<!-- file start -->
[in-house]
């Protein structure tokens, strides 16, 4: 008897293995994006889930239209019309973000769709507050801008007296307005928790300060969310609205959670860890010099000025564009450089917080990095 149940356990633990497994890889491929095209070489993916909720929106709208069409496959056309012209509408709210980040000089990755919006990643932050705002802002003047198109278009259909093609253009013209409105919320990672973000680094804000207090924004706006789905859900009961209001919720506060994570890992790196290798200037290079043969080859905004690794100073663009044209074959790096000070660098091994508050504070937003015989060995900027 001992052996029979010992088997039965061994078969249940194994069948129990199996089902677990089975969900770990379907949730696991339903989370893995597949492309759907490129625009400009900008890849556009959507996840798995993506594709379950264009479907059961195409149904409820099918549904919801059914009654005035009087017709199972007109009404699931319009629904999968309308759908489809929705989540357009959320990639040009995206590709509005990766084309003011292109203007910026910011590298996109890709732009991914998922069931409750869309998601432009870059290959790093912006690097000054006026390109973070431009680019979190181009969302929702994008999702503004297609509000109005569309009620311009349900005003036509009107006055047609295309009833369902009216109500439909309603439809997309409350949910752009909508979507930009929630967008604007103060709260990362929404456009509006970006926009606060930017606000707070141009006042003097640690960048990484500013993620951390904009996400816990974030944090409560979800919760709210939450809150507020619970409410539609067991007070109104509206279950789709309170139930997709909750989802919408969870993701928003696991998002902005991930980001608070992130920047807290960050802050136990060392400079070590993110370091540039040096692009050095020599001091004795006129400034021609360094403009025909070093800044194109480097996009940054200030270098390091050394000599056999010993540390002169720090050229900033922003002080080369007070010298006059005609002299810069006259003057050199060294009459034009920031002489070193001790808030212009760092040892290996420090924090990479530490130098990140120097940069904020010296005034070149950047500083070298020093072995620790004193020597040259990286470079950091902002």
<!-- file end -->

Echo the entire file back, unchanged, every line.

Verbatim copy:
[in-house]
């Protein structure tokens, strides 16, 4: 008897293995994006889930239209019309973000769709507050801008007296307005928790300060969310609205959670860890010099000025564009450089917080990095 149940356990633990497994890889491929095209070489993916909720929106709208069409496959056309012209509408709210980040000089990755919006990643932050705002802002003047198109278009259909093609253009013209409105919320990672973000680094804000207090924004706006789905859900009961209001919720506060994570890992790196290798200037290079043969080859905004690794100073663009044209074959790096000070660098091994508050504070937003015989060995900027 001992052996029979010992088997039965061994078969249940194994069948129990199996089902677990089975969900770990379907949730696991339903989370893995597949492309759907490129625009400009900008890849556009959507996840798995993506594709379950264009479907059961195409149904409820099918549904919801059914009654005035009087017709199972007109009404699931319009629904999968309308759908489809929705989540357009959320990639040009995206590709509005990766084309003011292109203007910026910011590298996109890709732009991914998922069931409750869309998601432009870059290959790093912006690097000054006026390109973070431009680019979190181009969302929702994008999702503004297609509000109005569309009620311009349900005003036509009107006055047609295309009833369902009216109500439909309603439809997309409350949910752009909508979507930009929630967008604007103060709260990362929404456009509006970006926009606060930017606000707070141009006042003097640690960048990484500013993620951390904009996400816990974030944090409560979800919760709210939450809150507020619970409410539609067991007070109104509206279950789709309170139930997709909750989802919408969870993701928003696991998002902005991930980001608070992130920047807290960050802050136990060392400079070590993110370091540039040096692009050095020599001091004795006129400034021609360094403009025909070093800044194109480097996009940054200030270098390091050394000599056999010993540390002169720090050229900033922003002080080369007070010298006059005609002299810069006259003057050199060294009459034009920031002489070193001790808030212009760092040892290996420090924090990479530490130098990140120097940069904020010296005034070149950047500083070298020093072995620790004193020597040259990286470079950091902002």